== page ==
Infrastructure and Transportation

NAIOP supports increased funding and investment of our nation’s infrastructure and transportation systems. This includes the expanded use of public-private partnerships, continued federal funding for maintenance and repair, and a more effective, transparent, and streamlined regulatory environment for major infrastructure projects.

Download NAIOP's position on Infrastructure and Transportation. 

The
Issue

  • The availability of modern and efficient infrastructure systems is a major factor in real estate development and investment decisions. The success of commercial real estate projects is largely dependent on access to quality roads, ports, rail and other infrastructure systems.
  • Strategic, long-term investments in infrastructure systems lead to increased opportunities for commercial real estate development and result in stronger job creation and economic growth for our communities. Funding criteria for project selection should be transparent and consistently applied.
  • Direct federal investment, particularly for projects of national importance, is needed. Priority should be given to major infrastructure projects that have economic impact beyond their localities and affect all or major regions of the country.
  • Public sector investment policies should be based on revenue sources that are predictable, reliable and sustainable to ensure that needed maintenance and repair of existing infrastructure occurs on a timely basis.
  • New and innovative ways to fund infrastructure development should be pursued. These include policies that increase the participation and contributions of the private sector, such as increased flexibility for and increased use of P3s.
  • Expansion of ports and increased freight rail capacity are needed to relieve congestion. The federal government should work with states to develop strategies that encourage development of warehouses and other distribution facilities along trade corridors to meet future growth demands.
  • Regulatory obstacles that unnecessarily deter investment in infrastructure projects should be eliminated. Permitting and approval processes should be streamlined to improve project delivery times and reduce costs.
  • States and localities should be afforded greater flexibility over the approval process for projects that have a federal-funding component.

Status

In 2018, the Trump administration floated a plan that aimed to spend roughly $200 billion in federal funds and generate $1.5 trillion in spending by state and local governments and private investors for transportation, energy, water and other infrastructure projects. That plan was not supported in either the Senate or House of Representatives.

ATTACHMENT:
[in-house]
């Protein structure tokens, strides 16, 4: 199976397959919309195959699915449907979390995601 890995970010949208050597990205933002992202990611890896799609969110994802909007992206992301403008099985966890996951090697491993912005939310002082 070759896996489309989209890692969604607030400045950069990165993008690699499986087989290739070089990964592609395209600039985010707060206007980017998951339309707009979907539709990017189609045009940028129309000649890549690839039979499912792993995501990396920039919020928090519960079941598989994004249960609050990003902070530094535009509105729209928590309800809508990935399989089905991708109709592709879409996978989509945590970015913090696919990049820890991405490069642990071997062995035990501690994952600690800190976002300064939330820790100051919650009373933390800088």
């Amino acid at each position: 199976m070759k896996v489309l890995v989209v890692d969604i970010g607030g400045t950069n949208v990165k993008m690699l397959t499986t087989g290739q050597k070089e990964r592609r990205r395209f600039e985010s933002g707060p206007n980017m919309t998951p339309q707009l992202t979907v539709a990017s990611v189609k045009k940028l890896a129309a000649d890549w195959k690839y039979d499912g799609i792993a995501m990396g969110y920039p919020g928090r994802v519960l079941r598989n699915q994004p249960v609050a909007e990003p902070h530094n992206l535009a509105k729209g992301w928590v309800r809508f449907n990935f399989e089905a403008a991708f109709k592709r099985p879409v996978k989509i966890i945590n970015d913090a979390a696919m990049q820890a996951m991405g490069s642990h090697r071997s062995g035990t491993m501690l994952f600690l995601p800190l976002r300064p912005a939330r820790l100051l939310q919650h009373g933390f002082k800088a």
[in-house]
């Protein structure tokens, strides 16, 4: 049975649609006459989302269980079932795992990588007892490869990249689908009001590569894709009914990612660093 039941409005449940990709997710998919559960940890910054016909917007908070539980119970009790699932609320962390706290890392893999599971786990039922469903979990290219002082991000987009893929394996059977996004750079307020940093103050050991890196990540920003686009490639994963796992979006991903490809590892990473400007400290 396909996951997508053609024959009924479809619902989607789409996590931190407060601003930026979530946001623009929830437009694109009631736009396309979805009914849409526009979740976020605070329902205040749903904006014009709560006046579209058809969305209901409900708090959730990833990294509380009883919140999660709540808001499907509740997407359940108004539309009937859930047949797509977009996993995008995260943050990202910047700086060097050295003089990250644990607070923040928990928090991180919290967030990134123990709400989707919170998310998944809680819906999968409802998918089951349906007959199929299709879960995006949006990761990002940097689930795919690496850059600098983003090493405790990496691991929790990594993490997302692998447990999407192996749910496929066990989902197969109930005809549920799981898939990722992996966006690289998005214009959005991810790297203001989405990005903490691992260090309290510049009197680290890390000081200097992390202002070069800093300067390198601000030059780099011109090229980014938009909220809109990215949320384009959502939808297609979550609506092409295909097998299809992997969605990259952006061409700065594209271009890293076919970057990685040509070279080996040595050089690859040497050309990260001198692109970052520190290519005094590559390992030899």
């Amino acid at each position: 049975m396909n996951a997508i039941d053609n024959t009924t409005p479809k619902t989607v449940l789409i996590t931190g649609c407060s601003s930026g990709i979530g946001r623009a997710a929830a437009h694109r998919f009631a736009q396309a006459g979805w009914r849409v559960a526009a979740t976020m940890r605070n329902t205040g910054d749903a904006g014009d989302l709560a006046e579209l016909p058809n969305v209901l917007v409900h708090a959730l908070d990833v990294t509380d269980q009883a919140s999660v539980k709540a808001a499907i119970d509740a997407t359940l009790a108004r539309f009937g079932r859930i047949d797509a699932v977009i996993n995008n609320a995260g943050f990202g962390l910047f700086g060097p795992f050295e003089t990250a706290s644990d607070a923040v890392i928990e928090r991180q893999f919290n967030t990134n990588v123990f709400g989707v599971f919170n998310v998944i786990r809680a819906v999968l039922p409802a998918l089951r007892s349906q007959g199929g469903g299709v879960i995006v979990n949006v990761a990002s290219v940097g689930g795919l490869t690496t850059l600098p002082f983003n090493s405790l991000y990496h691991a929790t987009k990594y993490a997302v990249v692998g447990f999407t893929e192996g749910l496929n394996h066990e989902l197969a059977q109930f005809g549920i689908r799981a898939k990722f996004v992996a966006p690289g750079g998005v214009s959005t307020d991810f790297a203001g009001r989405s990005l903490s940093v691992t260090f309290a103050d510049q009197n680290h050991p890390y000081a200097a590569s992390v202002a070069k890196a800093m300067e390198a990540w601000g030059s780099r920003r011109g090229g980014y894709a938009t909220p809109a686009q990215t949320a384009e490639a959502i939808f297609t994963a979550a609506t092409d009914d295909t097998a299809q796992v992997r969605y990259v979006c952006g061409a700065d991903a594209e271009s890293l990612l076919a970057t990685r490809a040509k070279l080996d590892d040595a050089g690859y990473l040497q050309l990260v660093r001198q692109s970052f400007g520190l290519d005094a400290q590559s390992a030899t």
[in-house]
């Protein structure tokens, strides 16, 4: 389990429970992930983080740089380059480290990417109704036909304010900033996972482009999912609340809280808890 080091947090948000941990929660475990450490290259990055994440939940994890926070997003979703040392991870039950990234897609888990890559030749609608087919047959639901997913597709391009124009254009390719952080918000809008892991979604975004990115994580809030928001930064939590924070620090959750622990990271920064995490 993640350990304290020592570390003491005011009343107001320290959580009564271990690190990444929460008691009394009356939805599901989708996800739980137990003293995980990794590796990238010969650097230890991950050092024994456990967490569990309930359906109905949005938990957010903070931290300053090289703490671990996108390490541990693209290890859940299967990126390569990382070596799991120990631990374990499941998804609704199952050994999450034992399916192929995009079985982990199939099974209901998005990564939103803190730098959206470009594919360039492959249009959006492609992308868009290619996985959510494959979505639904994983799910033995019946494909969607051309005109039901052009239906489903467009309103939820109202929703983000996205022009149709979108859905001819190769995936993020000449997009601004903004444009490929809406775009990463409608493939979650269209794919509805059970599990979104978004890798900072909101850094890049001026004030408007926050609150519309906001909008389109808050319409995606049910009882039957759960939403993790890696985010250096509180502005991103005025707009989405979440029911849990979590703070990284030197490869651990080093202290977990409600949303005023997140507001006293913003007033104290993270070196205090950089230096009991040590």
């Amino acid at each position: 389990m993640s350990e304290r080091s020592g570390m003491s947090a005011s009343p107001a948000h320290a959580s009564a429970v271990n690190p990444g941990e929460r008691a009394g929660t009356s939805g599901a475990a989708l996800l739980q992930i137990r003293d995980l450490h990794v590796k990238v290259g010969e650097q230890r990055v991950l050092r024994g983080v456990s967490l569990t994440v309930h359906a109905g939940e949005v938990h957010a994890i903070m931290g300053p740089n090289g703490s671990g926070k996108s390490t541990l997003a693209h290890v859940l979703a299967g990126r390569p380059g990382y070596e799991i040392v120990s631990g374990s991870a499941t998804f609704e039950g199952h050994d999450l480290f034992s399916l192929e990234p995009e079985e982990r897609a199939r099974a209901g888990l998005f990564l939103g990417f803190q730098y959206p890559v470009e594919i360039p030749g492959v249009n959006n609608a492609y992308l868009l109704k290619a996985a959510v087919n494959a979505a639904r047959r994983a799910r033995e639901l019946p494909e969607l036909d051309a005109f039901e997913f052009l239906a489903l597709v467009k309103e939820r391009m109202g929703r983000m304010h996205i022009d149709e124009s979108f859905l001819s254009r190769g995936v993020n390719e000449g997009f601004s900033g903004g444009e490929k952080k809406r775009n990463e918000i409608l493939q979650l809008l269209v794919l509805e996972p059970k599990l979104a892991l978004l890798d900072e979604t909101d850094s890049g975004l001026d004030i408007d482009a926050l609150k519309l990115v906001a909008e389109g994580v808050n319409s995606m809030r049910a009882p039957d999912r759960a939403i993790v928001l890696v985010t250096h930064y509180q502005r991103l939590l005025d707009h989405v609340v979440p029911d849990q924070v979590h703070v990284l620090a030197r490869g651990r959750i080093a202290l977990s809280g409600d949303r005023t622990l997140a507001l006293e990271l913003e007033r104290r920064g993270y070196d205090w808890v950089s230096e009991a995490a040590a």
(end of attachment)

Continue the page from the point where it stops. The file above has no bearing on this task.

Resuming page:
Instead, lawmakers passed funding for particular projects as part of the overall spending bill for Fiscal Year 2019. For example, Congress tripled spending on the “Transportation Investment Generating Economic Recovery” (TIGER) program, from $500 million to $1.5 billion.

Democrats in Congress have called for more direct spending on infrastructure, and will have the opportunity to pass such spending bills as they control the House of Representatives.

NAIOP
Viewpoint

NAIOP supports increased funding and investment of our nation’s infrastructure and transportation systems. This includes the expanded use of public-private partnerships, continued federal funding for maintenance and repair, and a more effective, transparent, and streamlined regulatory environment for major infrastructure projects.

Talking
Points

  • The United States ranks below major industrialized countries in the quality of its infrastructure. Increased investment in infrastructure systems is needed to maintain our long-term economic competitiveness.
  • Increased private sector participation in the financing of major infrastructure projects,
    including expanded use of public- private partnerships (P3s), would provide new and flexible funding sources to offset the cost of these investments to the taxpayer.
  • Efforts to streamline regulatory and administrative approvals for major infrastructure projects must be continued in order to reduce costs and speed project completion.
  • States should have greater regulatory and administrative flexibility over local infrastructure projects that receive federal funding.

Resources

Contact

Aquiles Suarez
Vice President for Government Affairs
703-904-7100, ext. 115